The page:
Heard In Natomas: NUSD Budget Cuts Deep

This morning THE BUZZ asked our friends on Facebook and a few others, whose children have already started school, how the Natomas Unified School District budget cuts were affecting their campuses. This is what we have heard back thus far:

“I live near Two Rivers Elem, and my kids are not school age yet. However, a friend of mine whose son goes there said they already ran out of copy paper. I dropped off a few reams as well as pencils and they were extremely appreciative. They said they are in dire need of copy paper, and could always use some crayons and pencils.”

“Also dropped off supplies (copy paper, pencils, glue, glue sticks, crayons, and lined paper) there this morning and they were very grateful!!”

“Yes, we are out of paper and each teacher was told that we now have to supply our own but the school would maintain the copier and toner!! Crazy times! Thanks to everyone who has generously donated paper to Two Rivers!”

“Does EVERY teacher in the entire district have to supply their own paper this year?? I would recommend that teachers start contacting some of the major corporations in the Sacramento area and seeing if/what they would be willing to donate! When I was teaching, one of the big companies here in town donated about 30 of their old computers… What a total crock!!! They expect teachers to works their butts off and get test scores up, yet they can’t be provided with the basic necessities in the classroom. No wonder so many teachers burnout so fast!”

“… my understanding is that, yes, we will have to supply our own paper and many of our own other supplies, or our class parents will have to donate these. The district cut the school’s decentralized budget (which pays for paper, copier leases, etc) by 75%, and cut the teachers’ classroom budgets by a lot as well.”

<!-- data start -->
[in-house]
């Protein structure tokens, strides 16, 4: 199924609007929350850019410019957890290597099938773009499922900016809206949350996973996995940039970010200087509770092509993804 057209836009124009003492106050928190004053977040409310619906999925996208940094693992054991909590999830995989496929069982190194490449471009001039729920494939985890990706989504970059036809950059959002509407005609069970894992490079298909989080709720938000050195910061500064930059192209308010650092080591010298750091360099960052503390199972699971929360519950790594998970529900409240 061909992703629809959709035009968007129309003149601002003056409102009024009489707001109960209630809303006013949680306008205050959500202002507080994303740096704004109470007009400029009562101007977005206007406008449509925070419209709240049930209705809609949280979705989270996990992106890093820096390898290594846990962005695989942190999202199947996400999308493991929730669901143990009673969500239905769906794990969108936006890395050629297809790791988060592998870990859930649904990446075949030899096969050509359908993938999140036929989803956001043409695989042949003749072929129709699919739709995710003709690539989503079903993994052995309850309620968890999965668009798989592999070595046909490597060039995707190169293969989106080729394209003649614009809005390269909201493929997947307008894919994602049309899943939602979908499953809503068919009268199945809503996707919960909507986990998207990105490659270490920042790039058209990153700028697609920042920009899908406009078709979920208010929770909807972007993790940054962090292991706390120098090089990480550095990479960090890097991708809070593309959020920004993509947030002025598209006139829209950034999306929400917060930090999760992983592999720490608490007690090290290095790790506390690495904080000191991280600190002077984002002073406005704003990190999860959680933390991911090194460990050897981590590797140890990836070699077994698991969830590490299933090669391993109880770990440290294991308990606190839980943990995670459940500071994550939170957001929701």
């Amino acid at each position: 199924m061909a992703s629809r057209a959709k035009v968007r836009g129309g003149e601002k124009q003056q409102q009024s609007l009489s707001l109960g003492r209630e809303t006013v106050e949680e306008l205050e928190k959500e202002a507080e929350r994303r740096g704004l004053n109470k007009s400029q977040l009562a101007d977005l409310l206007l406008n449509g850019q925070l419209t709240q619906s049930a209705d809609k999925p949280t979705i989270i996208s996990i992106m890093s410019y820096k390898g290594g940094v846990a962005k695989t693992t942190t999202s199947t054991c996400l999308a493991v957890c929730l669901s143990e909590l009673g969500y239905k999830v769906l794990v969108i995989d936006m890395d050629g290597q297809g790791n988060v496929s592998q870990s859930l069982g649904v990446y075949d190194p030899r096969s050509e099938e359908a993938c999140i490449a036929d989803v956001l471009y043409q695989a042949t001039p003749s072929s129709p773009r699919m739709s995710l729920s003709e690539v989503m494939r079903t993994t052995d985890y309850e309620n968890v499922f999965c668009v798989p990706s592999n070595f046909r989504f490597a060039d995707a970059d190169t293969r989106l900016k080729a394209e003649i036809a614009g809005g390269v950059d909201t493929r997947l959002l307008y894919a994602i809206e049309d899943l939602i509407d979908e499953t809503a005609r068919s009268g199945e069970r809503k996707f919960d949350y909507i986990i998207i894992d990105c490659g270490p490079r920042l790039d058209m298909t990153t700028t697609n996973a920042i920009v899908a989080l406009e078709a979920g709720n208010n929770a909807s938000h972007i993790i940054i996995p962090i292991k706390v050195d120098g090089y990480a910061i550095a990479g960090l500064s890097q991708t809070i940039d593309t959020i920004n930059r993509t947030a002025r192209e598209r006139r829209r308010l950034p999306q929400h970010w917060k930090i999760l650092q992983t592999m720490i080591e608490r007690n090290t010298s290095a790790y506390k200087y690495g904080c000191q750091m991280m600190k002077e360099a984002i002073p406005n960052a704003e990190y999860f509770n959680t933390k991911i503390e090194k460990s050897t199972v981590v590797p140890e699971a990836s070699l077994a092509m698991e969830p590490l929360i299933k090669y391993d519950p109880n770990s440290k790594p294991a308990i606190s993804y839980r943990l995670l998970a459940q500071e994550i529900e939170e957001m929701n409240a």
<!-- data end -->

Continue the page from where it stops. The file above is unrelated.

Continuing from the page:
“I worked for a large bank here in Sac and when they closed their Natomas office they offered first dibs on everything in the office to the schools. I think it is a good idea to contact large companies, even if they are not office supply companies, they may be willing to donate, heck since they are not getting tax increases with the new budget, they could at least help the people absorbing the cuts!”

“At Natomas Park … both kids’ teachers are not allowed to make copies this year so they are sending everything via pdf on the Internet. It’s sad how much the children have to suffer this year with budget cuts. The big fund raiser this year for our teachers is called the “fund run” not sure on the specifics yet, but I plan to write a check for both kids teachers to help out. My kids were given a basic list of supplies and then a wish list from their teachers on one it even consisted of printer cartridge ink. We will do our best to help in this tough economy. Thanks for keeping us posted.”


  1. Anonymous says

    I know for a fact that teachers are shelling out funds out of their own pockets for paper to use in their classrooms. You may say “oh well, at least they have jobs” but I wonder how many people are called to cough up their own dollars in order to have the most fundamental supplies for their jobs. More importantly, they are help accountable for their students’ academic performance or they lose their jobs. Teachers have no choice and I hope everyone understands that and tries to help out.

  2. Anonymous says

    I hope that everyone with kids starting school in the next few weeks will greet their teachers with a care package! Give them whatever you can afford. My first year teaching, I spent almost $3000 of my own money just getting set up for my kids. It’s expensive and teachers (newer teachers especially!) don’t make much money.